Queen of fashion : what Marie Antoinette wore to the Revolution
By Caroline Weber
Holt, 2006. 412 pages. Nonfiction, biography.
In a unique approach to biography, Caroline Weber applies Marie Antoinette’s interest in fashion to tell the story of her life. This tragic queen’s life is punctuated with interesting fashion choices and became both her means of expressing power and her ultimate downfall. Beginning with her arrival to Versailles as a young girl, and ending with her death during the French Revolution, we see Antoinette’s human and courageous side as she faces internal and foreign political opponents. This books adds a new facet to Marie Antoinette scholarship and tells her tale in a very approachable, almost novel-like readability.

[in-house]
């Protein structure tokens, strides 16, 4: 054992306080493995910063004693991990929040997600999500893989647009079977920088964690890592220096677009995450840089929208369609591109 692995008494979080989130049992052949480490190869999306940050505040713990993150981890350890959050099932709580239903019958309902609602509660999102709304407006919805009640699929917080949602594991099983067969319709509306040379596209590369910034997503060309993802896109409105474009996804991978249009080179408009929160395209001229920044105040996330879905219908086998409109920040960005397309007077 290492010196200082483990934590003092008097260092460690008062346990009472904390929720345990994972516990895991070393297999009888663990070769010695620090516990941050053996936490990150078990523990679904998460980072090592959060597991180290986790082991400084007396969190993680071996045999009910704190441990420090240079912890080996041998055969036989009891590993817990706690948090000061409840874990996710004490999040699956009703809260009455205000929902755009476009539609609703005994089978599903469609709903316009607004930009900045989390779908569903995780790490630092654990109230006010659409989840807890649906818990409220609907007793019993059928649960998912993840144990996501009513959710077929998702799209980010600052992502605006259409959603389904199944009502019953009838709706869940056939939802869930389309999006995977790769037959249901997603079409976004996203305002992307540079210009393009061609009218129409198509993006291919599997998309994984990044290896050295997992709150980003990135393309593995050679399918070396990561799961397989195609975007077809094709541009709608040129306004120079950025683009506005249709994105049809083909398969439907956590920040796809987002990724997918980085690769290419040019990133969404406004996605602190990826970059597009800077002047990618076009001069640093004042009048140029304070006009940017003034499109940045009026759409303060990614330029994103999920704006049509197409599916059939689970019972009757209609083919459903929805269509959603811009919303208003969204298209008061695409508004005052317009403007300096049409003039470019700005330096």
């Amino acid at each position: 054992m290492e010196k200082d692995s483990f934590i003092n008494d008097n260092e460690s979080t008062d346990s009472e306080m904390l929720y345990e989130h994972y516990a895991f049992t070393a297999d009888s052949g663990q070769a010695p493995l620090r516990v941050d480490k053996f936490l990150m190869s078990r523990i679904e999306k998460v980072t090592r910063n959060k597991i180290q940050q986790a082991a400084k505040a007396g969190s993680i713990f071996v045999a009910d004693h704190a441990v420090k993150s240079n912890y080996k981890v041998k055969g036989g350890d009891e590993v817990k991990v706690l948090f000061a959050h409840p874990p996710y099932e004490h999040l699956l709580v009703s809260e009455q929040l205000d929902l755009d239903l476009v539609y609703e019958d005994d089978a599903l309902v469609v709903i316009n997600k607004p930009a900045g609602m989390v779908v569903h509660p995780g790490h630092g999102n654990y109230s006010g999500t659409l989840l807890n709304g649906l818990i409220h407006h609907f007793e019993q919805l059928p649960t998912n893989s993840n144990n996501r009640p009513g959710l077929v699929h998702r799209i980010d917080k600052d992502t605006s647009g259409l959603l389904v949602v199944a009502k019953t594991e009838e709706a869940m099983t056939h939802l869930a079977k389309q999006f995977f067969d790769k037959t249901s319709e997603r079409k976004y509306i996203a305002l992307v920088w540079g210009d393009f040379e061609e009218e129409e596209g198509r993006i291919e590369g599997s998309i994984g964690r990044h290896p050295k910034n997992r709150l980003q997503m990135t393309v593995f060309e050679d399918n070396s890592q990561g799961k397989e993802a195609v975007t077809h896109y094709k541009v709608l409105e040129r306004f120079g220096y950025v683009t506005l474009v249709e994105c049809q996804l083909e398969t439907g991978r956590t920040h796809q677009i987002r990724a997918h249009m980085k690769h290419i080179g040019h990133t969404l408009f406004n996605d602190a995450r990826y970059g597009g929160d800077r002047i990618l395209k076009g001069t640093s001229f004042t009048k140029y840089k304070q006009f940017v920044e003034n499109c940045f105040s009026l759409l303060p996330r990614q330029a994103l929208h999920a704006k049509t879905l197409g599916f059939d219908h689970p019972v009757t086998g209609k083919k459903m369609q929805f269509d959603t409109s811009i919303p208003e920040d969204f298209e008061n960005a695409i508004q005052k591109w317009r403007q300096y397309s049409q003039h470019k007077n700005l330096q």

I had a very skeptical view of Marie Antoinette before this book but Weber’s biography gives new light to why this French queen behaved as she did, and more importantly why she dressed how she dressed. I grew more sympathetic towards Antoinette and even though I knew she would be killed, I dreaded and mourned that outcome as the book progressed. Learning how fashion choices can shape culture and political outcomes is especially fascinating to me because it is an ever present undercurrent of society but so often discredited or forgotten. I would recommend this book to those interested in a more scholarly biography or an interest in fashion, French history, art history, or influential women.